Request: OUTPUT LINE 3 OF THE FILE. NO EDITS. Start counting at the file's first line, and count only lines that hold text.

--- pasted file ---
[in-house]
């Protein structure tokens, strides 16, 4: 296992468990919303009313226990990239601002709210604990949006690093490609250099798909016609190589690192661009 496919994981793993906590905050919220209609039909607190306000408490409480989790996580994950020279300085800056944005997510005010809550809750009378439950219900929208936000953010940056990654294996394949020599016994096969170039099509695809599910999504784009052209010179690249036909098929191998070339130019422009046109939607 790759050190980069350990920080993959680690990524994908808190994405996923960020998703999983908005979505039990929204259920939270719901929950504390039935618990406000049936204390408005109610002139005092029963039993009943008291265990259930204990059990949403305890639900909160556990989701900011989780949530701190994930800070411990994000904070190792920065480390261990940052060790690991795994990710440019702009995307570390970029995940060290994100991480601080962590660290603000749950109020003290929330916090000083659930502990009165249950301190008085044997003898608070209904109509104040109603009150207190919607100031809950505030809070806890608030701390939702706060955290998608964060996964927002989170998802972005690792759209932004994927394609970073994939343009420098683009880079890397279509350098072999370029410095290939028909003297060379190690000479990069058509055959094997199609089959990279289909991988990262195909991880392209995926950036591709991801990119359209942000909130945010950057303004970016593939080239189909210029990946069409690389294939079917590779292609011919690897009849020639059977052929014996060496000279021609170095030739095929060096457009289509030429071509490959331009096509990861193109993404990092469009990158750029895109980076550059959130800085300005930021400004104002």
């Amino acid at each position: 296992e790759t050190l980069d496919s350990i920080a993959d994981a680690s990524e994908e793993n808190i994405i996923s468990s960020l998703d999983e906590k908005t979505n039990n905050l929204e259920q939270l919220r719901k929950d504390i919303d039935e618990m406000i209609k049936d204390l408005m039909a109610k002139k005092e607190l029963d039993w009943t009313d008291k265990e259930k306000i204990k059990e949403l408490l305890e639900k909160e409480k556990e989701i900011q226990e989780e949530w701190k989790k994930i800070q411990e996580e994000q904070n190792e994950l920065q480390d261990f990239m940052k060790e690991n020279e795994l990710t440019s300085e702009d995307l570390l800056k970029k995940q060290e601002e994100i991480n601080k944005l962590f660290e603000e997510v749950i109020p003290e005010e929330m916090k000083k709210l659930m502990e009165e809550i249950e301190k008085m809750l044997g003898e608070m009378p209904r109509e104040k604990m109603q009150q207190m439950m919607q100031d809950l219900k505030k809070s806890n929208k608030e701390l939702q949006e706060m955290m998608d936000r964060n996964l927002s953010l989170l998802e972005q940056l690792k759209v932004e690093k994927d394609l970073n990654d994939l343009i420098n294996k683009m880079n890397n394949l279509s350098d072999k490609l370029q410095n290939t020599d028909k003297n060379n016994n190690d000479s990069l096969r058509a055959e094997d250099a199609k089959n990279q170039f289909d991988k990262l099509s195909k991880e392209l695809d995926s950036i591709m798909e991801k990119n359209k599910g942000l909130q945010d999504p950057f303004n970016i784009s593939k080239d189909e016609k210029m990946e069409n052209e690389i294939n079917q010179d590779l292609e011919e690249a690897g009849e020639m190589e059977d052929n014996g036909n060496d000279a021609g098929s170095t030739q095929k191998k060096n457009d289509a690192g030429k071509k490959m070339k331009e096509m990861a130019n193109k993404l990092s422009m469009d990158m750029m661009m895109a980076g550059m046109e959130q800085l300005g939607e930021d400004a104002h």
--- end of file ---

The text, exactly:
């Amino acid at each position: 296992e790759t050190l980069d496919s350990i920080a993959d994981a680690s990524e994908e793993n808190i994405i996923s468990s960020l998703d999983e906590k908005t979505n039990n905050l929204e259920q939270l919220r719901k929950d504390i919303d039935e618990m406000i209609k049936d204390l408005m039909a109610k002139k005092e607190l029963d039993w009943t009313d008291k265990e259930k306000i204990k059990e949403l408490l305890e639900k909160e409480k556990e989701i900011q226990e989780e949530w701190k989790k994930i800070q411990e996580e994000q904070n190792e994950l920065q480390d261990f990239m940052k060790e690991n020279e795994l990710t440019s300085e702009d995307l570390l800056k970029k995940q060290e601002e994100i991480n601080k944005l962590f660290e603000e997510v749950i109020p003290e005010e929330m916090k000083k709210l659930m502990e009165e809550i249950e301190k008085m809750l044997g003898e608070m009378p209904r109509e104040k604990m109603q009150q207190m439950m919607q100031d809950l219900k505030k809070s806890n929208k608030e701390l939702q949006e706060m955290m998608d936000r964060n996964l927002s953010l989170l998802e972005q940056l690792k759209v932004e690093k994927d394609l970073n990654d994939l343009i420098n294996k683009m880079n890397n394949l279509s350098d072999k490609l370029q410095n290939t020599d028909k003297n060379n016994n190690d000479s990069l096969r058509a055959e094997d250099a199609k089959n990279q170039f289909d991988k990262l099509s195909k991880e392209l695809d995926s950036i591709m798909e991801k990119n359209k599910g942000l909130q945010d999504p950057f303004n970016i784009s593939k080239d189909e016609k210029m990946e069409n052209e690389i294939n079917q010179d590779l292609e011919e690249a690897g009849e020639m190589e059977d052929n014996g036909n060496d000279a021609g098929s170095t030739q095929k191998k060096n457009d289509a690192g030429k071509k490959m070339k331009e096509m990861a130019n193109k993404l990092s422009m469009d990158m750029m661009m895109a980076g550059m046109e959130q800085l300005g939607e930021d400004a104002h």